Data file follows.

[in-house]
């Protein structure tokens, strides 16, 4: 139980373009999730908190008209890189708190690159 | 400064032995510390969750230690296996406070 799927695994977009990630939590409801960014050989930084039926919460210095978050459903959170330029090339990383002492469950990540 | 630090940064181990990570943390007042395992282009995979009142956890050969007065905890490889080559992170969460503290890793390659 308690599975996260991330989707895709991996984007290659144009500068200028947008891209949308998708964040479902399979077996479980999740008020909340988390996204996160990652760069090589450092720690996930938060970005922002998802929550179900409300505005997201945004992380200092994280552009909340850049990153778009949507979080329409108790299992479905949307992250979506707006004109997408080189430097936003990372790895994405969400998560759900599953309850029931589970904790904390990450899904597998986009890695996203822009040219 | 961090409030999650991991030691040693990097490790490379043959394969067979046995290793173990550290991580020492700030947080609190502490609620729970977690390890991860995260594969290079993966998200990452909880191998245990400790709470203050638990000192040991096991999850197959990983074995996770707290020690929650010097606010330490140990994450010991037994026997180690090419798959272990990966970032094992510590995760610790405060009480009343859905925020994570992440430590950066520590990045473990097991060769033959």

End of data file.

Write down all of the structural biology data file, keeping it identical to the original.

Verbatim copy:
[in-house]
């Protein structure tokens, strides 16, 4: 139980373009999730908190008209890189708190690159 | 400064032995510390969750230690296996406070 799927695994977009990630939590409801960014050989930084039926919460210095978050459903959170330029090339990383002492469950990540 | 630090940064181990990570943390007042395992282009995979009142956890050969007065905890490889080559992170969460503290890793390659 308690599975996260991330989707895709991996984007290659144009500068200028947008891209949308998708964040479902399979077996479980999740008020909340988390996204996160990652760069090589450092720690996930938060970005922002998802929550179900409300505005997201945004992380200092994280552009909340850049990153778009949507979080329409108790299992479905949307992250979506707006004109997408080189430097936003990372790895994405969400998560759900599953309850029931589970904790904390990450899904597998986009890695996203822009040219 | 961090409030999650991991030691040693990097490790490379043959394969067979046995290793173990550290991580020492700030947080609190502490609620729970977690390890991860995260594969290079993966998200990452909880191998245990400790709470203050638990000192040991096991999850197959990983074995996770707290020690929650010097606010330490140990994450010991037994026997180690090419798959272990990966970032094992510590995760610790405060009480009343859905925020994570992440430590950066520590990045473990097991060769033959």